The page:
The Language Of Medicine

Author: Davi-Ellen Chabner
Publisher: Elsevier Health Sciences
ISBN: 1455728462
Size: 34.42 MB
Format: PDF, Kindle
View: 1265
Download
Study medical terms in the car, at the gym, or anywhere you go with iTerms, the quick, flexible way to master medical terminology. Pronunciations and definitions for more than 3,000 terms help you confidently master medical language. 22 chapter quizzes provide an efficient study tool for auditory learners.

Medicine And The Saints

Author: Ellen J. Amster
Publisher: University of Texas Press
ISBN: 0292745443
Size: 11.42 MB
Format: PDF, ePub, Docs
View: 972
Download
The colonial encounter between France and Morocco in the late nineteenth century took place not only in the political realm but also in the realm of medicine. Because the body politic and the physical body are intimately linked, French efforts to colonize Morocco took place in and through the body. Starting from this original premise, Medicine and the Saints traces a history of colonial embodiment in Morocco through a series of medical encounters between the Islamic sultanate of Morocco and the Republic of France from 1877 to 1956. Drawing on a wealth of primary sources in both French and Arabic, Ellen Amster investigates the positivist ambitions of French colonial doctors, sociologists, philologists, and historians; the social history of the encounters and transformations occasioned by French medical interventions; and the ways in which Moroccan nationalists ultimately appropriated a French model of modernity to invent the independent nation-state. Each chapter of the book addresses a different problem in the history of medicine: international espionage and a doctor's murder; disease and revolt in Moroccan cities; a battle for authority between doctors and Muslim midwives; and the search for national identity in the welfare state. This research reveals how Moroccans ingested and digested French science and used it to create a nationalist movement and Islamist politics, and to understand disease and health. In the colonial encounter, the Muslim body became a seat of subjectivity, the place from which individuals contested and redefined the political.

The Hermeneutics Of Medicine And The Phenomenology Of Health

Author: F. Svenaeus
Publisher: Springer Science & Business Media
ISBN: 9401594589
Size: 47.63 MB
Format: PDF, ePub, Mobi
View: 1821
Download
Fredrik Svenaeus' book is a delight to read. Not only does he exhibit keen understanding of a wide range of topics and figures in both medicine and philosophy, but he manages to bring them together in an innovative manner that convincingly demonstrates how deeply these two significant fields can be and, in the end, must be mutually enlightening. Medicine, Svenaeus suggests, reveals deep but rarely explicit themes whose proper comprehension invites a careful phenomenological and hermeneutical explication. Certain philosophical approaches, on the other hand - specifically, Heidegger's phenomenology and Gadamer's hermeneutics - are shown to have a hitherto unrealized potential for making sense of those themes long buried within Western medicine. Richard M. Zaner, Ann Geddes Stahlman Professor of Medical Ethics, Vanderbilt University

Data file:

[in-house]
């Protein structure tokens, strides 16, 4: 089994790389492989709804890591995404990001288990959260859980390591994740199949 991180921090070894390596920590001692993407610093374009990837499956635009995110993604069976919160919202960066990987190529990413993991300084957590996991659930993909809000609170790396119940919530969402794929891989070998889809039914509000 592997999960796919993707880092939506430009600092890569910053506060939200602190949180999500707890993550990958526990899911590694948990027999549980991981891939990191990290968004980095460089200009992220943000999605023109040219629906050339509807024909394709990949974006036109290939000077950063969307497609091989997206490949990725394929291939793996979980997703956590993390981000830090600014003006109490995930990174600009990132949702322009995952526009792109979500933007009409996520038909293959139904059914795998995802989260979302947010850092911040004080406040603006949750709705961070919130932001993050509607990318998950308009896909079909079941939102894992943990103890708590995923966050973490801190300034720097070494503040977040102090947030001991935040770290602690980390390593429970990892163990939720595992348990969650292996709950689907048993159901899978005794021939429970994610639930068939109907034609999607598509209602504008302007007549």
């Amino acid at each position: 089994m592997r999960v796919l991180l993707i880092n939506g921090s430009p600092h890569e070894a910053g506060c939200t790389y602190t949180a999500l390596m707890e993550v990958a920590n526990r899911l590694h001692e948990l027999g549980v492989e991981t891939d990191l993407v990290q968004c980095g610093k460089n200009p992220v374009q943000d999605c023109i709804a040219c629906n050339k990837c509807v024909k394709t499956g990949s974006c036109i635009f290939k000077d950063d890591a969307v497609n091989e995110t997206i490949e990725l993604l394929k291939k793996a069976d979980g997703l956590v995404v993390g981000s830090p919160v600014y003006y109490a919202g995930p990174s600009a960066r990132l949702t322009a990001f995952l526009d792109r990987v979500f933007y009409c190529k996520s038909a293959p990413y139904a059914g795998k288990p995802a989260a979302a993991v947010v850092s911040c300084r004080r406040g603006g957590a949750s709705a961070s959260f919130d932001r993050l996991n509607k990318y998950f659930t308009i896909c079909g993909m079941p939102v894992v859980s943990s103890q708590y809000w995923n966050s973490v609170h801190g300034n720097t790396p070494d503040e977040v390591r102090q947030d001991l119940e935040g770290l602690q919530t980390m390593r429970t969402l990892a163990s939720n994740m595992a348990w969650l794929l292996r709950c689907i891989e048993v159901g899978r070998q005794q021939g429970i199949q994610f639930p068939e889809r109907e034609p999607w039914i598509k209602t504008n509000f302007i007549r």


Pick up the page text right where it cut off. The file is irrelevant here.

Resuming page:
Bulletin Of The History Of Medicine

Author:
Publisher:
ISBN:
Size: 76.15 MB
Format: PDF, Kindle
View: 1189
Download
Includes the Transactions of the 15th- annual meetings of the American Association of the History of Medicine, 1939-

The Work Of France

Author: James R. Farr
Publisher: Rowman & Littlefield Publishers
ISBN: 0742557189
Size: 36.68 MB
Format: PDF
View: 1276
Download
This clearly written and deeply informed book explores the nature and meaning of work in early modern France. Distinguished historian James R. Farr considers the relationship between material life—specifically the work activities of both men and women—and the culture in which these activities were embedded. This culture, he argues, helped shape the nature of work, invested it with meaning, and fashioned the identities of people across the social spectrum. Farr vividly traces the daily lives of peasants, common laborers, domestic servants, prostitutes, street vendors, craftsmen and -women, merchants, men of the law, medical practitioners, and government officials. Work was recognized and valued as a means to earn a living, but it held a greater significance as a cultural marker of honor, identity, and status. Constants and continuities in work activities and their cultural aspects shared space with changes that were so profound and sweeping that France would be forever transformed. The author focuses on three salient, interconnected, and at times conflicting developments: the extension and integration of the market economy, the growth of the state's functions and governing apparatus, and the intensification of social hierarchy. Presenting a unified and compelling argument about the role of labor in society, Farr addresses a complex set of questions and succeeds masterfully at answering them. With its stylish writing and clear themes, this book will find a broad audience among students and scholars of early modern Europe, French history, economics, gender studies, anthropology, and labor studies.